District Judge Robert Shelby ruled that the law violated the rights of the plaintiffs, the Animal Legal Defense Fund, People for the Ethical Treatment of Animals, and activist Amy Meyer. State attorneys had argued that the First Amendment doesn't guarantee free speech on private property, and said the law protects the safety of animals and workers, Jessica Miller reports for The Salt Lake Tribune. But the judge wrote that lawmakers didn't seem to be focused on safety, and had said that the law was aimed at "vegetarian people that [are] trying to kill the animal industry."
"Ag-gag laws target animal rights groups trying to document abusive practices at feedlots and slaughterhouses — but they also make it illegal for journalists to report on livestock operations that may affect the wholesomeness of people’s food or water pollution," Joseph Davis reports for the Society of Environmental Journalists. Seventeen journalism organizations, including the Reporters Committee for Freedom of the Press, filed a friend-of-the-court brief in 2013 arguing that Utah's ag-gag law violated freedom of the press.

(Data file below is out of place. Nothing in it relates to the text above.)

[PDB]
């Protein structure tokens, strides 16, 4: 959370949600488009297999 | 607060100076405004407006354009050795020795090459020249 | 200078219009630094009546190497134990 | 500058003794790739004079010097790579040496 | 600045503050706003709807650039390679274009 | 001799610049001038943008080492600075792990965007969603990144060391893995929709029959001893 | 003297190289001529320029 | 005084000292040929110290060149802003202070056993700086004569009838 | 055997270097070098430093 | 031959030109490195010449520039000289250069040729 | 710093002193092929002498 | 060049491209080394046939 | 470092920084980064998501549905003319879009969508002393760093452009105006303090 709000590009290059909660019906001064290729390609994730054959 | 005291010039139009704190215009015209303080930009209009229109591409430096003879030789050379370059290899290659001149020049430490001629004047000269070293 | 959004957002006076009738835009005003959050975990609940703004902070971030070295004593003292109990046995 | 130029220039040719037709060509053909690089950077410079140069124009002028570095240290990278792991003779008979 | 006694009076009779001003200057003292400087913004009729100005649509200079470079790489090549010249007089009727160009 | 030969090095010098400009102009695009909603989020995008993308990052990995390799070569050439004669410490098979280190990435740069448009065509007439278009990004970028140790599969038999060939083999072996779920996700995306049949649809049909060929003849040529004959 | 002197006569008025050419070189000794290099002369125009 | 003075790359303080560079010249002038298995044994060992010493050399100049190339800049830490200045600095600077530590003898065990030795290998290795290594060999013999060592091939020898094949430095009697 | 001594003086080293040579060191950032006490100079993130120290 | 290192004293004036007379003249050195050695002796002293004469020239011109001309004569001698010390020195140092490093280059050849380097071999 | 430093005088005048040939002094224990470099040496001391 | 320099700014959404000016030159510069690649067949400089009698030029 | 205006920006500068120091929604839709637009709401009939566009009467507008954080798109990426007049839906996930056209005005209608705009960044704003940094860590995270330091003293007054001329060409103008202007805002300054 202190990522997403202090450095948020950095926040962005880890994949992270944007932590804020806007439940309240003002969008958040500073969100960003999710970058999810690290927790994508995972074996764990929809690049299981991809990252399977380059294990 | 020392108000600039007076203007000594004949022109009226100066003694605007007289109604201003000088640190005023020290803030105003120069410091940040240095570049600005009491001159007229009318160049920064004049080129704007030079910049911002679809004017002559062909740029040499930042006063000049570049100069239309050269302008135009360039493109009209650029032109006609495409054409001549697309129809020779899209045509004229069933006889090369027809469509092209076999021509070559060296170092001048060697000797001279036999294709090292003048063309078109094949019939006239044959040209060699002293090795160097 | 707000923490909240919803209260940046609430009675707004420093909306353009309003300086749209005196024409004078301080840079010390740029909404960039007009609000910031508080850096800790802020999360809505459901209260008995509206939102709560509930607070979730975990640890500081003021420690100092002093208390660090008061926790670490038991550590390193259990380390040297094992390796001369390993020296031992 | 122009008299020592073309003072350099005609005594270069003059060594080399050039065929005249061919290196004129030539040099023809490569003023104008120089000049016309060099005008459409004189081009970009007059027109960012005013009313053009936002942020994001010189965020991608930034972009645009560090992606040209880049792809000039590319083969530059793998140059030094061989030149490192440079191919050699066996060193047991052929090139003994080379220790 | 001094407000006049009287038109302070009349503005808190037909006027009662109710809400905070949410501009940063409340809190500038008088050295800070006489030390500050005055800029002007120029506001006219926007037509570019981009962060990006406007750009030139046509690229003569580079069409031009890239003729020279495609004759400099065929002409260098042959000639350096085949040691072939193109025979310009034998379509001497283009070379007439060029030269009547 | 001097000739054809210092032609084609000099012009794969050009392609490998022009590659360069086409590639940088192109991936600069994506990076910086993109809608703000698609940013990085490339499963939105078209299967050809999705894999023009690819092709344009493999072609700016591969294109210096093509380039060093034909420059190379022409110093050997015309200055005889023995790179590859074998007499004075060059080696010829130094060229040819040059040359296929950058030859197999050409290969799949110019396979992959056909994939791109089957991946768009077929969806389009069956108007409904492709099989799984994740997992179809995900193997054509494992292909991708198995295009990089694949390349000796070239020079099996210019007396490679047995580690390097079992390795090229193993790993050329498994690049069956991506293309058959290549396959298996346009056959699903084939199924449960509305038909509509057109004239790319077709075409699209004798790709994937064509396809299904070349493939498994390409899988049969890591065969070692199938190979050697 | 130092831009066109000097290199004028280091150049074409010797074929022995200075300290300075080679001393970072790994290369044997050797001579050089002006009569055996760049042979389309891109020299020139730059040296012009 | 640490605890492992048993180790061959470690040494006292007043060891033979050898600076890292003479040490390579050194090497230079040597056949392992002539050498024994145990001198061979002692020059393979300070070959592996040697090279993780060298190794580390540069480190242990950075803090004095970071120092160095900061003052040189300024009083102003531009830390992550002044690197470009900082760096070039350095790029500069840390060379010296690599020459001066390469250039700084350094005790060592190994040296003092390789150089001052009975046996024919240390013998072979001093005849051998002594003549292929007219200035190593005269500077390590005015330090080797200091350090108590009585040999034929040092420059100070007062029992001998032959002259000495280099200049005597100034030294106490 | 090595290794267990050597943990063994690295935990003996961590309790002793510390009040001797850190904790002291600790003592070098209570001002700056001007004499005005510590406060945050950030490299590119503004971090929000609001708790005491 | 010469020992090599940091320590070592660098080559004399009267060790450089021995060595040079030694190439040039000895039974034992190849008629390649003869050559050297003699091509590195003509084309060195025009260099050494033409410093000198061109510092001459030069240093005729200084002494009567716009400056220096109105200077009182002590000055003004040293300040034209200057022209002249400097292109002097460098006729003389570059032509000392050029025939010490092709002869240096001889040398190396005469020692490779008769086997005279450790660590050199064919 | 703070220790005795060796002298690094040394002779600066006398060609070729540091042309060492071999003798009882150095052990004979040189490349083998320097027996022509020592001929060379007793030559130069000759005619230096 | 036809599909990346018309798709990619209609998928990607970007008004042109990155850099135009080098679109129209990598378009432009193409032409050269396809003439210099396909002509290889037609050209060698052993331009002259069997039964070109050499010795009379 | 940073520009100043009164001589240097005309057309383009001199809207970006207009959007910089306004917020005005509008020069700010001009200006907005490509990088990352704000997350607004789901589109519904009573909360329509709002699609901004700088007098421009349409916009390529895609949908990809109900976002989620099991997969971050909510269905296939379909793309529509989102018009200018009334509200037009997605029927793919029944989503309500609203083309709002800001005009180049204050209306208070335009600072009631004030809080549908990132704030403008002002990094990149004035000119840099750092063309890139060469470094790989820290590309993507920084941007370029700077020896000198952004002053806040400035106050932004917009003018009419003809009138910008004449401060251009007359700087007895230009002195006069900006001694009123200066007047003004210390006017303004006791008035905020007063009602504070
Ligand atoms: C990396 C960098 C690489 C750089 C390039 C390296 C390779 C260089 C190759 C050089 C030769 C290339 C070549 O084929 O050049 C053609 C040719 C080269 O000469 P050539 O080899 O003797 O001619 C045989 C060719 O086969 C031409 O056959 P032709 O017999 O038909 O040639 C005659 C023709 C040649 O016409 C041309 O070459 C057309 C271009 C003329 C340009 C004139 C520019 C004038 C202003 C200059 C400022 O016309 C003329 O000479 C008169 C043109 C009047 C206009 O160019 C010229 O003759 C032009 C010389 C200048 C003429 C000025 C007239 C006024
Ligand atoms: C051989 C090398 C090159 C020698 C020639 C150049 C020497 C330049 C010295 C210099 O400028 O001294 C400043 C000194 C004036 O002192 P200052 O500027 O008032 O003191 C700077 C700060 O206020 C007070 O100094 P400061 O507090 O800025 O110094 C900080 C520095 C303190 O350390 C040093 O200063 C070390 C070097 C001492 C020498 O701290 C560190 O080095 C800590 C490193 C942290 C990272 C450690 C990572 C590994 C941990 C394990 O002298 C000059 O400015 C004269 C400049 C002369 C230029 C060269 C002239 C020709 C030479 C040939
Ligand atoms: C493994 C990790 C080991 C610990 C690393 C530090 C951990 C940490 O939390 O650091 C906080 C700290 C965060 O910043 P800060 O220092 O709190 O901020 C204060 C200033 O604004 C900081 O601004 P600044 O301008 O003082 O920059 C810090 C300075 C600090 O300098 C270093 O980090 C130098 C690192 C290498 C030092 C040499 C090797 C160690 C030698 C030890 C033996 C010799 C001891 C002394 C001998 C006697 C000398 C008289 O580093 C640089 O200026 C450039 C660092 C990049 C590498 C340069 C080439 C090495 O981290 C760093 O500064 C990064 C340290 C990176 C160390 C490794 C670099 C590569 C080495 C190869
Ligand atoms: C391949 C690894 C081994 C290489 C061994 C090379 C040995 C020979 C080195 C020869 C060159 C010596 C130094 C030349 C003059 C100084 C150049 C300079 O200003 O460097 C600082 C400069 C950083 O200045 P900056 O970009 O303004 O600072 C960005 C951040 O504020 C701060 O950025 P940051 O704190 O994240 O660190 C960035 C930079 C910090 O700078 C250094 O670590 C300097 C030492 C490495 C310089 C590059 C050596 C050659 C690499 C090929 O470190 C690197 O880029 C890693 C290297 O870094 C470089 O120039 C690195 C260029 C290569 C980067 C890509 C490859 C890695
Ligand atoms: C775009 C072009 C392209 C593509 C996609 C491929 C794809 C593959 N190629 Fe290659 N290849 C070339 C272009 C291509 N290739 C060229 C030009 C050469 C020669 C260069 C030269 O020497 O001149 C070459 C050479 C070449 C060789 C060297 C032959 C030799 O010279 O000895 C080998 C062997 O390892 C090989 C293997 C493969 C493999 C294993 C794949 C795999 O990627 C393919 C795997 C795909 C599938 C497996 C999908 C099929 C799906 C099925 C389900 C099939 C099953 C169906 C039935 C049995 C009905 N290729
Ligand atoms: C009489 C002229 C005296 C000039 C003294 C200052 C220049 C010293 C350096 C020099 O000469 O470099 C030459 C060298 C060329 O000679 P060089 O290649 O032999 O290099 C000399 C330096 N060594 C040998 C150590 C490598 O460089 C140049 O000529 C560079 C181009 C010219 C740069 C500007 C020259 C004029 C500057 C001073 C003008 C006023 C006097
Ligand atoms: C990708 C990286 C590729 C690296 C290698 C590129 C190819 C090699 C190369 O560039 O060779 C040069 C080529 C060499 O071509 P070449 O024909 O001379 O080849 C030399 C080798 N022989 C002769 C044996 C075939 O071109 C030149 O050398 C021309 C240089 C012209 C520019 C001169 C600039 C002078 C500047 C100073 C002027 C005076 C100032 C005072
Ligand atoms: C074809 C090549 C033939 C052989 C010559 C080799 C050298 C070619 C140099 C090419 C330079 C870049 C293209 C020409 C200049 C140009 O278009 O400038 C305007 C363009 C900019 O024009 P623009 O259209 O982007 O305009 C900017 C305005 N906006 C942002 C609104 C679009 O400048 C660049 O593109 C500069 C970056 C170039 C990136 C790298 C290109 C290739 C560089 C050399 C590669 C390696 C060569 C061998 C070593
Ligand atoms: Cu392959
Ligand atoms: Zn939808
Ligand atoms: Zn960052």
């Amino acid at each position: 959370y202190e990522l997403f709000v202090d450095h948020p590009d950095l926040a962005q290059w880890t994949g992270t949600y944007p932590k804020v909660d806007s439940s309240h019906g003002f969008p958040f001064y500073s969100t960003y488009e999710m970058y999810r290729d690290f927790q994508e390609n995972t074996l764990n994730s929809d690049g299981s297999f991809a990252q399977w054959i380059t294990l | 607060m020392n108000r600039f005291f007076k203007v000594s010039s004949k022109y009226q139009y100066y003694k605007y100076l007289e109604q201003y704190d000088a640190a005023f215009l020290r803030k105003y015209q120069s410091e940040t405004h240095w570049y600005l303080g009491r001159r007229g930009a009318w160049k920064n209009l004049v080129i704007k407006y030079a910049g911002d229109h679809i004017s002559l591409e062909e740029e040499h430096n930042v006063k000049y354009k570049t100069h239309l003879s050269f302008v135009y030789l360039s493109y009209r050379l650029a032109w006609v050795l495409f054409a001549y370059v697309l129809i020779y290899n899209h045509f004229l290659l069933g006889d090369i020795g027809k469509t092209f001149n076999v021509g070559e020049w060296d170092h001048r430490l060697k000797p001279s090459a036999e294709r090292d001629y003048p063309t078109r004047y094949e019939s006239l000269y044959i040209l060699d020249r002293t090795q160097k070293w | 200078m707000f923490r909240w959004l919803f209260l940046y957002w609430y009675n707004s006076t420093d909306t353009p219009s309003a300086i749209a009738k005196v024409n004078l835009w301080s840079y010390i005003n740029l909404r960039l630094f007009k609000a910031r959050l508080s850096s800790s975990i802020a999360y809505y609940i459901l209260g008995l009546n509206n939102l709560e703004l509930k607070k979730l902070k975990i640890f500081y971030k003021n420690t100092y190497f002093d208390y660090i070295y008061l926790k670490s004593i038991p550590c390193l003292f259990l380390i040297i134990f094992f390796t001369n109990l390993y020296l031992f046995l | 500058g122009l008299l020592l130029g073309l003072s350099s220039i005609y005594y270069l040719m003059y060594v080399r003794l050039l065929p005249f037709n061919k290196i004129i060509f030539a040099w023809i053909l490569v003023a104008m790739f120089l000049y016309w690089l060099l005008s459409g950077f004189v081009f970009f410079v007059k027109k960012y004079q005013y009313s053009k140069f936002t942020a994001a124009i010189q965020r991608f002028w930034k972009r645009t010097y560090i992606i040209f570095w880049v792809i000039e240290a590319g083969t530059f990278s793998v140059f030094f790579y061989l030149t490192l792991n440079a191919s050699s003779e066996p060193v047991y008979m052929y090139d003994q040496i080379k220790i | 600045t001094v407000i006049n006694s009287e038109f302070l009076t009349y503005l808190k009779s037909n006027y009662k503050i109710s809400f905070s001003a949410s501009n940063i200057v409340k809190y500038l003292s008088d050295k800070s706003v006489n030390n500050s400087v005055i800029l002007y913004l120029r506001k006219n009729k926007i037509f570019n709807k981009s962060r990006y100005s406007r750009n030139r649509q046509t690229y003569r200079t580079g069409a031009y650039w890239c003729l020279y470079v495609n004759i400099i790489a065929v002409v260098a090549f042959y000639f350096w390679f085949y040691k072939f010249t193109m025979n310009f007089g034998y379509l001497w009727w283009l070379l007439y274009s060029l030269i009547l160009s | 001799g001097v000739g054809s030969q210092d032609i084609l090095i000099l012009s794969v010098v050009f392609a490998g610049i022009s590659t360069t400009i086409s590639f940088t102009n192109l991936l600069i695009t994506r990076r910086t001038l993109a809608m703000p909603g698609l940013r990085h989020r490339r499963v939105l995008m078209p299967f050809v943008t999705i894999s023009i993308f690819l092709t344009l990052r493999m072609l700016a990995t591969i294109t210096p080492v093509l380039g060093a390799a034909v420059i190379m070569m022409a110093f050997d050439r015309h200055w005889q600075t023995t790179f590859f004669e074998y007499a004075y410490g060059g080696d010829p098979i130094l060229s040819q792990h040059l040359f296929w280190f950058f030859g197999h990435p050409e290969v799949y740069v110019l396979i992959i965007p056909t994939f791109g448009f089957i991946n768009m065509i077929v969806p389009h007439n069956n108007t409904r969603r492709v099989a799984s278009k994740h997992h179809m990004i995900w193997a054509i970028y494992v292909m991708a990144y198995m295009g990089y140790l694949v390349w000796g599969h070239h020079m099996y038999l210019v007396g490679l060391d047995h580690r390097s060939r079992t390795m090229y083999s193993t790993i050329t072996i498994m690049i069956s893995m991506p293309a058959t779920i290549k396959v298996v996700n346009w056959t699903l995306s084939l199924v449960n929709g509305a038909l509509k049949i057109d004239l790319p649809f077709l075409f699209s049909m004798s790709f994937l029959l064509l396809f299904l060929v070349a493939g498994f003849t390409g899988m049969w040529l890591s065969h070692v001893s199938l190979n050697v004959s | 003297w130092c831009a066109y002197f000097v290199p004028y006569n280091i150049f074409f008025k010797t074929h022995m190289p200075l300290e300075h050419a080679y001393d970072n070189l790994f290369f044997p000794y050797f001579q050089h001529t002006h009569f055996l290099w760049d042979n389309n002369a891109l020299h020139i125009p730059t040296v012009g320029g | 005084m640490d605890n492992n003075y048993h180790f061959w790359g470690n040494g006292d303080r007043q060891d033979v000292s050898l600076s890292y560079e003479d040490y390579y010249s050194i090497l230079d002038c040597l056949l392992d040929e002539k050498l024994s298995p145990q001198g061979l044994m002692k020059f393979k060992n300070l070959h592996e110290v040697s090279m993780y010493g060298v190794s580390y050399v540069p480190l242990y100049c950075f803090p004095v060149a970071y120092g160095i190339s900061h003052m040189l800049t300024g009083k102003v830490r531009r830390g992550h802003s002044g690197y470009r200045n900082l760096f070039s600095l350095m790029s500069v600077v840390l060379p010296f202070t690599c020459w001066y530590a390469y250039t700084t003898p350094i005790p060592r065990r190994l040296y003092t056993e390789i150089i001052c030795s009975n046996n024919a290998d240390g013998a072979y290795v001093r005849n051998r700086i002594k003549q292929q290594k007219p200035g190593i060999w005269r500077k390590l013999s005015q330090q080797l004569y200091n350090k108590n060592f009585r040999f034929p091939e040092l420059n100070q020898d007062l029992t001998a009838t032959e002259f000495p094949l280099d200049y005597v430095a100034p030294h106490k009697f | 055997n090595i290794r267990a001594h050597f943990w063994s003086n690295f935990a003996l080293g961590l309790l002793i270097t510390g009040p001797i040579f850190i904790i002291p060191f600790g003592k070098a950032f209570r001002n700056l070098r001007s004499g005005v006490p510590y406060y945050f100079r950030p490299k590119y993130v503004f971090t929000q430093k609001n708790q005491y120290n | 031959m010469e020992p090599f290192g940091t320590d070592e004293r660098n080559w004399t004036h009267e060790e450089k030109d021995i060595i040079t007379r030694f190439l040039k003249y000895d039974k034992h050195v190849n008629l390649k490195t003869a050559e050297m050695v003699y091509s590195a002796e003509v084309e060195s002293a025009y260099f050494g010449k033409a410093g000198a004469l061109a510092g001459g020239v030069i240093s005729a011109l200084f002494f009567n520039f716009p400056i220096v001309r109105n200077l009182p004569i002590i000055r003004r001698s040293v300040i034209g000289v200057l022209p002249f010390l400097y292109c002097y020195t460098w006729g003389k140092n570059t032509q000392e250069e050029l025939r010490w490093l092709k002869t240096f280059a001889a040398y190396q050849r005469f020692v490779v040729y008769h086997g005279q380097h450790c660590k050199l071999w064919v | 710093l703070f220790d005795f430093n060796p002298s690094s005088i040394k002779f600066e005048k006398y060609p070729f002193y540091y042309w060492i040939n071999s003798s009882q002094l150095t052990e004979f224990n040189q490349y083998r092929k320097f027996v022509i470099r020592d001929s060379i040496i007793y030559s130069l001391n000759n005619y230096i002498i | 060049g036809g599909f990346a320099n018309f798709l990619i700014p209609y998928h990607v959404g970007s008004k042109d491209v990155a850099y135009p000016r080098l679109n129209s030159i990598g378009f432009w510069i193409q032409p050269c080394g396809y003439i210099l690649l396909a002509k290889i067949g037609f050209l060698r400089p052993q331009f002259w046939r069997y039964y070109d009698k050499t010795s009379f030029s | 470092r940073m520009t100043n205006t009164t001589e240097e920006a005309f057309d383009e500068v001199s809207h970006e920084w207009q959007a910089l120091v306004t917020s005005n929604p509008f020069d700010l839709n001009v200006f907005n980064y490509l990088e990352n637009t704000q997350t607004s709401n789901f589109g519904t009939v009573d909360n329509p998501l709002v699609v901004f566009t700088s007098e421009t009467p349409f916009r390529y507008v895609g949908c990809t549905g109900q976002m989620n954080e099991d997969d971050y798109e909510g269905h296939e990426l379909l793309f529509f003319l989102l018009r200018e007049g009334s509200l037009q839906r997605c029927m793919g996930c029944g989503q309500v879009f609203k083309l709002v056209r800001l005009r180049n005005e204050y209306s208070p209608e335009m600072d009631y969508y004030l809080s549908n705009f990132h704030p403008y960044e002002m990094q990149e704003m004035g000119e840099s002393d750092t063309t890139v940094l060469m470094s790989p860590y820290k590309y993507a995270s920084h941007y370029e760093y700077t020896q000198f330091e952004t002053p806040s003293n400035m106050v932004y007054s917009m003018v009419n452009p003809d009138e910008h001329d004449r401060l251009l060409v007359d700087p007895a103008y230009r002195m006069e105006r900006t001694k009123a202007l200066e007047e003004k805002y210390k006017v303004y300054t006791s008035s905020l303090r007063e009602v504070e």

"The federal court ruling is important because similar laws exist in other states, including Idaho, Montana, North Dakota, Missouri, Kansas, Iowa and North Carolina," Davis reports. "Legally, a district court decision may be of limited precedential value in other federal circuits. But Idaho’s ag-gag law was also held unconstitutional by a federal district court in 2015. That case is now before an appeals court." More states have tried to pass such laws but haven't succeeded. Utah officials have not said whether they will appeal the ruling.